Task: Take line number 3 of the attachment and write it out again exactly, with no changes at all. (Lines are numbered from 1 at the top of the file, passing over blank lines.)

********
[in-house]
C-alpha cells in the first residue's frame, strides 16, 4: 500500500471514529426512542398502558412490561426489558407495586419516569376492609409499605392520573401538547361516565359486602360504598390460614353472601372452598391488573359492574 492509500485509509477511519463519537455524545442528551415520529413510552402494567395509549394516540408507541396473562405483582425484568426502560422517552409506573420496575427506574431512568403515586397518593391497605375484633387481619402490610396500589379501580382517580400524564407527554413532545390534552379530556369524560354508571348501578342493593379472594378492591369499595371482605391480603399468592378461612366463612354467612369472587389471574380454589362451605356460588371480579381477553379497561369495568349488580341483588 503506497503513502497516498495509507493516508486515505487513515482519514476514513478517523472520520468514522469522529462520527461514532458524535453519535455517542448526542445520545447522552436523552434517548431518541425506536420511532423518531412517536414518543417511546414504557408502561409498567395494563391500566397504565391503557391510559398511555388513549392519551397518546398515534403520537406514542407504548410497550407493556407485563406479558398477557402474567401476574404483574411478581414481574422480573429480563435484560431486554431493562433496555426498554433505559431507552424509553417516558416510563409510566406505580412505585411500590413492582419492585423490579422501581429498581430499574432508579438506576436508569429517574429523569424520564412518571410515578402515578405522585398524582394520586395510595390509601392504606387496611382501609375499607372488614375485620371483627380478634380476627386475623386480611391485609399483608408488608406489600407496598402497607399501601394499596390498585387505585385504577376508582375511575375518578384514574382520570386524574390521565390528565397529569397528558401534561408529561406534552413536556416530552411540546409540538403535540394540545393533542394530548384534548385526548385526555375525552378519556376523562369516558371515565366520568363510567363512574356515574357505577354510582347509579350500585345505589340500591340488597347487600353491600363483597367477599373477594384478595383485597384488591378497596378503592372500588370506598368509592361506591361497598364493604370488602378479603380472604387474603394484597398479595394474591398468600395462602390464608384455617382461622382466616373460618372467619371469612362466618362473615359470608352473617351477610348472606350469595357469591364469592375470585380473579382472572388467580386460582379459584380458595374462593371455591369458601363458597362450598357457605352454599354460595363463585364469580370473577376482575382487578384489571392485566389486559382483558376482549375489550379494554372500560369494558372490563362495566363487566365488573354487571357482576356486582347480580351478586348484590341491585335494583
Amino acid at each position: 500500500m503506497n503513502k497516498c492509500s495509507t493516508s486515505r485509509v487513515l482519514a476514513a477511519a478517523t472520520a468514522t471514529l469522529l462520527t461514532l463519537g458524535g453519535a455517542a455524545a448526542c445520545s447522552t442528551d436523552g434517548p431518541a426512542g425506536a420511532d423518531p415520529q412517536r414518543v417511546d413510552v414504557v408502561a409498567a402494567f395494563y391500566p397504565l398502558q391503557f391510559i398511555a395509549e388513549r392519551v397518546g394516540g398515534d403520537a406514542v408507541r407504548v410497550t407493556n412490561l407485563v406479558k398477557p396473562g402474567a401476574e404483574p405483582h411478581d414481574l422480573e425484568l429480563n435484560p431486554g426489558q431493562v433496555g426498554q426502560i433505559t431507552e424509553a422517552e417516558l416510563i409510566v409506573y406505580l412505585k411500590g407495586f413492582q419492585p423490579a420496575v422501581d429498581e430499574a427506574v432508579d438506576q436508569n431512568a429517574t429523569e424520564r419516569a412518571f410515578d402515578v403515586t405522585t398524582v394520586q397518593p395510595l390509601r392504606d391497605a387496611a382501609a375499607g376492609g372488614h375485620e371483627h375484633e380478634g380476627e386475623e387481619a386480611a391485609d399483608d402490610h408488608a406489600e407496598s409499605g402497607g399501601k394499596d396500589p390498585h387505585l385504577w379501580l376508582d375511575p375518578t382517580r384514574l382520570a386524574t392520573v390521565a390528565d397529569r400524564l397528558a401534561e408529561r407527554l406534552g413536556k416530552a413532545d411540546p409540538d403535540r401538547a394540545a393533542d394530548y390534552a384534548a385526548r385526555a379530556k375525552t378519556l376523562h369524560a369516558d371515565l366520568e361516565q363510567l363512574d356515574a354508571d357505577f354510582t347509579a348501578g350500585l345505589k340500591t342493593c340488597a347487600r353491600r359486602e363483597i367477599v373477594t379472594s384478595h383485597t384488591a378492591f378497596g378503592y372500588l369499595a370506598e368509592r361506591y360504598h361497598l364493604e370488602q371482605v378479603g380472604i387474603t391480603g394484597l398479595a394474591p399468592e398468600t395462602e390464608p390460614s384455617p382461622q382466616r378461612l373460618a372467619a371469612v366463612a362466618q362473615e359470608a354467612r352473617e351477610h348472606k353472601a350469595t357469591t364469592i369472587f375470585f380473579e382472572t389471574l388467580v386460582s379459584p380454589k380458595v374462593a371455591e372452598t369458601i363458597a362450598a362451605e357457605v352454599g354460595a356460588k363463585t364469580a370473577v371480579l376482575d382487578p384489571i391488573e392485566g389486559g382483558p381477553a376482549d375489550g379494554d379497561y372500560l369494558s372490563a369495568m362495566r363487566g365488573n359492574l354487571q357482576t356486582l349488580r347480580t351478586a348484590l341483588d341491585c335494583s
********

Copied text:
Amino acid at each position: 500500500m503506497n503513502k497516498c492509500s495509507t493516508s486515505r485509509v487513515l482519514a476514513a477511519a478517523t472520520a468514522t471514529l469522529l462520527t461514532l463519537g458524535g453519535a455517542a455524545a448526542c445520545s447522552t442528551d436523552g434517548p431518541a426512542g425506536a420511532d423518531p415520529q412517536r414518543v417511546d413510552v414504557v408502561a409498567a402494567f395494563y391500566p397504565l398502558q391503557f391510559i398511555a395509549e388513549r392519551v397518546g394516540g398515534d403520537a406514542v408507541r407504548v410497550t407493556n412490561l407485563v406479558k398477557p396473562g402474567a401476574e404483574p405483582h411478581d414481574l422480573e425484568l429480563n435484560p431486554g426489558q431493562v433496555g426498554q426502560i433505559t431507552e424509553a422517552e417516558l416510563i409510566v409506573y406505580l412505585k411500590g407495586f413492582q419492585p423490579a420496575v422501581d429498581e430499574a427506574v432508579d438506576q436508569n431512568a429517574t429523569e424520564r419516569a412518571f410515578d402515578v403515586t405522585t398524582v394520586q397518593p395510595l390509601r392504606d391497605a387496611a382501609a375499607g376492609g372488614h375485620e371483627h375484633e380478634g380476627e386475623e387481619a386480611a391485609d399483608d402490610h408488608a406489600e407496598s409499605g402497607g399501601k394499596d396500589p390498585h387505585l385504577w379501580l376508582d375511575p375518578t382517580r384514574l382520570a386524574t392520573v390521565a390528565d397529569r400524564l397528558a401534561e408529561r407527554l406534552g413536556k416530552a413532545d411540546p409540538d403535540r401538547a394540545a393533542d394530548y390534552a384534548a385526548r385526555a379530556k375525552t378519556l376523562h369524560a369516558d371515565l366520568e361516565q363510567l363512574d356515574a354508571d357505577f354510582t347509579a348501578g350500585l345505589k340500591t342493593c340488597a347487600r353491600r359486602e363483597i367477599v373477594t379472594s384478595h383485597t384488591a378492591f378497596g378503592y372500588l369499595a370506598e368509592r361506591y360504598h361497598l364493604e370488602q371482605v378479603g380472604i387474603t391480603g394484597l398479595a394474591p399468592e398468600t395462602e390464608p390460614s384455617p382461622q382466616r378461612l373460618a372467619a371469612v366463612a362466618q362473615e359470608a354467612r352473617e351477610h348472606k353472601a350469595t357469591t364469592i369472587f375470585f380473579e382472572t389471574l388467580v386460582s379459584p380454589k380458595v374462593a371455591e372452598t369458601i363458597a362450598a362451605e357457605v352454599g354460595a356460588k363463585t364469580a370473577v371480579l376482575d382487578p384489571i391488573e392485566g389486559g382483558p381477553a376482549d375489550g379494554d379497561y372500560l369494558s372490563a369495568m362495566r363487566g365488573n359492574l354487571q357482576t356486582l349488580r347480580t351478586a348484590l341483588d341491585c335494583s